As a teenager living in Alaska and an avid skier, Bart Grabman knows all about snow. And he could see first hand that global warming meant less snow and an earlier spring … in other words … terrible conditions for skiing. What Bart didn’t know much about was cars, but that didn’t stop him from taking on a project to convert a gasoline-powered car to electric, reducing his overall contribution to the greenhouse gases that cause global warming. Here’s what Bart had to say about his electric Volkswagen Super Beetle.

MNN: What inspired you to build an electric car?

Bart Grabman: I was taking a class at school called Passages, and the purpose of the class was to take something that you’re interested in and expand on it in some way. For instance, in the past, one student who had an interest in carpentry built a gazebo for students to enjoy during lunch. I had two interests that I wanted to expand upon. I wanted to do something to help the environment, and I wanted to learn more about cars. So I thought it would be interesting to combine the two ideas into one project. Building an electric car just seemed like a logical next step.

Is the car finished?

I haven’t finished it yet, but it’s pretty close. It still needs some minor wiring … I have 96 volts of car batteries to power it and I still need to wire this to the existing wiring that came with the car so that everything functions correctly. I’ve taken out for short trips in front of my house, but it’s not ready for longer trips yet.

How much did you know about cars before you started this project?

I pretty much knew nothing about automotive technology when I started this project. But I’ve done a lot of learning. One good thing is that I choose a VW Super Beetle over a more modern, complex car. This has been really helpful because it’s relatively simple in terms of the mechanisms and the motor. The VW Super Beetle is pretty basic so it was a good place to start … especially with my lack of knowledge.

If you were to start this project again knowing what you know now, what would you do differently?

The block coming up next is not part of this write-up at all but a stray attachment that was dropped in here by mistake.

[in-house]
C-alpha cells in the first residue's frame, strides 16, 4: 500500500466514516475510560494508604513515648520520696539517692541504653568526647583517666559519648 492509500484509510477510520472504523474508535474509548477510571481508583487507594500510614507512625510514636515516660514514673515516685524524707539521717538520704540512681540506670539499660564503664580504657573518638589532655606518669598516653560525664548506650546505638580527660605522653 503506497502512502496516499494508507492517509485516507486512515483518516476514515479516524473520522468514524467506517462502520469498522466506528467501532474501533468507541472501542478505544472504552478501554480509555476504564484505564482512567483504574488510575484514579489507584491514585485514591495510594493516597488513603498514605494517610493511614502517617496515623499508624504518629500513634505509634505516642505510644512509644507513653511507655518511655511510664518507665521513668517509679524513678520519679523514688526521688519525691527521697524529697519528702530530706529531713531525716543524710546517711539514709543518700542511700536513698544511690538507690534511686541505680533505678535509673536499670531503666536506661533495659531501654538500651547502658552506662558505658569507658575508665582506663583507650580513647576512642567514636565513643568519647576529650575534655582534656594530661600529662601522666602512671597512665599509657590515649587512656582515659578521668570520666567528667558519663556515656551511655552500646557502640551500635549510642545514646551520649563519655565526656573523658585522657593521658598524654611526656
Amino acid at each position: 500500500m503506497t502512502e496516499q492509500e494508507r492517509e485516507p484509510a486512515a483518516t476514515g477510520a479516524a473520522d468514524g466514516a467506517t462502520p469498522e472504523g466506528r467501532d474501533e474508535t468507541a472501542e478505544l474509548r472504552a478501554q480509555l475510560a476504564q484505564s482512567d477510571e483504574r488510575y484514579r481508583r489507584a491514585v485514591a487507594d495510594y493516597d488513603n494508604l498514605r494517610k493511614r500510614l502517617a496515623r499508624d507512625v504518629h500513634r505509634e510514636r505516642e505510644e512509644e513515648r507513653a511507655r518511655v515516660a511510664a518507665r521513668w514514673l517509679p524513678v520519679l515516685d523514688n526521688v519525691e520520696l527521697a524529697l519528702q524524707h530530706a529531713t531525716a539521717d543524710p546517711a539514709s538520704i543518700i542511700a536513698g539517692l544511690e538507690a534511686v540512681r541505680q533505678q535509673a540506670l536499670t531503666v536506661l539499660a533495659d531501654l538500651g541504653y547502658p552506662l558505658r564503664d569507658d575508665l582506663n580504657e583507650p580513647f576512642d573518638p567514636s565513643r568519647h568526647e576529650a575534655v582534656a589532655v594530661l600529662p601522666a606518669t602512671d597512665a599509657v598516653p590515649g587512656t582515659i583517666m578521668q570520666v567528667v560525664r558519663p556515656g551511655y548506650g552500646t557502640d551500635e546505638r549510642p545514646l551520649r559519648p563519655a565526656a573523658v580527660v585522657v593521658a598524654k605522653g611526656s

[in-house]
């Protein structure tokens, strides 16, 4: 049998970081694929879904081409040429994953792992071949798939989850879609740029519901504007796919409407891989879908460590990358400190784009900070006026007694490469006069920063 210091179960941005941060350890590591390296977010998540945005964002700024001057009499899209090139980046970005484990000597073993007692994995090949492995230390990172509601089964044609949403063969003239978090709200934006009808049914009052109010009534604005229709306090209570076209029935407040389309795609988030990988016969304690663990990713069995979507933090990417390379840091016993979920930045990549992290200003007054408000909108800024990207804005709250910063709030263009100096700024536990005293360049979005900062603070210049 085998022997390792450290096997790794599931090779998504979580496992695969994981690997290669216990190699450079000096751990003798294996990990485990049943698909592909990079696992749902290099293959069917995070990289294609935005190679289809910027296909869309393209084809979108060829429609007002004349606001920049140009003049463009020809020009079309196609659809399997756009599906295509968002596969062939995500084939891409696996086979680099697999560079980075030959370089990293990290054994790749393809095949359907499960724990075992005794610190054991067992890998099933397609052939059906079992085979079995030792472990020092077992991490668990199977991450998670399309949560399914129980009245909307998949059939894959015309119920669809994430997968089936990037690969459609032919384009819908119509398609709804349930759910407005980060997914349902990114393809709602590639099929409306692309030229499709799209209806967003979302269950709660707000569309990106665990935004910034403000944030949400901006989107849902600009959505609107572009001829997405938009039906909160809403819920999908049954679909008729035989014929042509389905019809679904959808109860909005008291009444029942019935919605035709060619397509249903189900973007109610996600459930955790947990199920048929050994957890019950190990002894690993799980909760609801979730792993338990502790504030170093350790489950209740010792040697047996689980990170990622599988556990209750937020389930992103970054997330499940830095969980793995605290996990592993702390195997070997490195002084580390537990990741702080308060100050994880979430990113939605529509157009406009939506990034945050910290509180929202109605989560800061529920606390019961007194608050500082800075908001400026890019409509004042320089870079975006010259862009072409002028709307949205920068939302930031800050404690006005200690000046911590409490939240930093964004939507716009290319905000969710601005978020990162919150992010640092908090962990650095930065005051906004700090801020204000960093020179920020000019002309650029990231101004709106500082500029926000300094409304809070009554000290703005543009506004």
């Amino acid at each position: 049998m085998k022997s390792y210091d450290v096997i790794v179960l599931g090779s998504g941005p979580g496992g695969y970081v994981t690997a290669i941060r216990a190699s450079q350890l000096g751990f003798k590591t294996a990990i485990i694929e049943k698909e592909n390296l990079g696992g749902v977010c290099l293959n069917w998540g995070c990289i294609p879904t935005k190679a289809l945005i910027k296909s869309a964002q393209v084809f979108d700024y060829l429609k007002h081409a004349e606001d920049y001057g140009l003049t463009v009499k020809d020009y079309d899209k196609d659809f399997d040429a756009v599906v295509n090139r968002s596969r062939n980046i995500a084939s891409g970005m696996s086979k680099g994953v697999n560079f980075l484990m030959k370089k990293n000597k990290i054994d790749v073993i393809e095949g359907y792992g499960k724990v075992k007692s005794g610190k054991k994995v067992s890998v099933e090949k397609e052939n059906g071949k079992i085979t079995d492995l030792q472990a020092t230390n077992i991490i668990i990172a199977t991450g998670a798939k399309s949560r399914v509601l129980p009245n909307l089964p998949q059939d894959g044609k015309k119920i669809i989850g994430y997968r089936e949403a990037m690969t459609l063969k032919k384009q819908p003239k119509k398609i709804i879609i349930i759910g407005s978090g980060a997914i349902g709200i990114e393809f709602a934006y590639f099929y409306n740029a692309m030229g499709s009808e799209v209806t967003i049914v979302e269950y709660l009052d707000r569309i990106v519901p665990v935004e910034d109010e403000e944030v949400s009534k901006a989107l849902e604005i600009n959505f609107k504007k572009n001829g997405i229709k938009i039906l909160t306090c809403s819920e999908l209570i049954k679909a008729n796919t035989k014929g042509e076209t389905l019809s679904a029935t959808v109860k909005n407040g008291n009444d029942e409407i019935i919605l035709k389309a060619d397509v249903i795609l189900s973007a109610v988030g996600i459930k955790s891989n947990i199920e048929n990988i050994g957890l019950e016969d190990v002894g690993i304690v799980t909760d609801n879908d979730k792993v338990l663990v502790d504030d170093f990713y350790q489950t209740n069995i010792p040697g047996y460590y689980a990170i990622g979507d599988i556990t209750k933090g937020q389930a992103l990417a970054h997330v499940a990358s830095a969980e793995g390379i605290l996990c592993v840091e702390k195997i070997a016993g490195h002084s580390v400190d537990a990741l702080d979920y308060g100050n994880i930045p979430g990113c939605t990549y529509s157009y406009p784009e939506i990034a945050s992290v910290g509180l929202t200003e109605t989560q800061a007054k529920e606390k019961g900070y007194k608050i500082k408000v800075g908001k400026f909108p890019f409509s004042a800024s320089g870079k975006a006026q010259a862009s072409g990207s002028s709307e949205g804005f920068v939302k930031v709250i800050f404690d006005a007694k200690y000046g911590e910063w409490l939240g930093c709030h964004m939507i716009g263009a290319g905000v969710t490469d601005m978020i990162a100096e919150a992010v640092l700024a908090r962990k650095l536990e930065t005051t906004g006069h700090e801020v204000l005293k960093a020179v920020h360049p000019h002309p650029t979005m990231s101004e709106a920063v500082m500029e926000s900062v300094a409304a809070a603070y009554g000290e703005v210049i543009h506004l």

I would have started with a different car. I know I said before that it was a good idea to start with a car that is simple. But the one that I got … well, it had seen better days. The floors were rusted out and the interior wasn’t it good shape. I’ve had to spend a lot of time working on those types of things. I think if I’d chosen a better car to begin with, it would have been easier going.

What would you say has been your biggest obstacle in completing this project?

Time and money. I’m a high school student, and I have a lot of stuff going on, so I don’t have a lot of time or money to spare. But there have been a lot of people who have helped me out on this project in some way or another. So I’ve never had any trouble getting things done when I do actually work on them. But just finding that time is one of the hardest things.

What is the environmental issue that concerns you the most?

I’d have to say global warming. Being from Alaska, where more than half the year here is snow, I’ve noticed more recently a decline in the snow levels. Springs are earlier and we have record-breaking fires in the state every year because its drier and the warmer temperatures bring more pests that kill the trees. Global warming is very evident here.

What advice do you have for other teenagers who are looking to try a project like this?

Find something that you’re interested in and don’t be discouraged by setbacks because there will of course always be some setbacks … if not many. But the results will definitely outweigh the troubles. As long as you follow through, it’s going to be a very rewarding experience when you’re finished.

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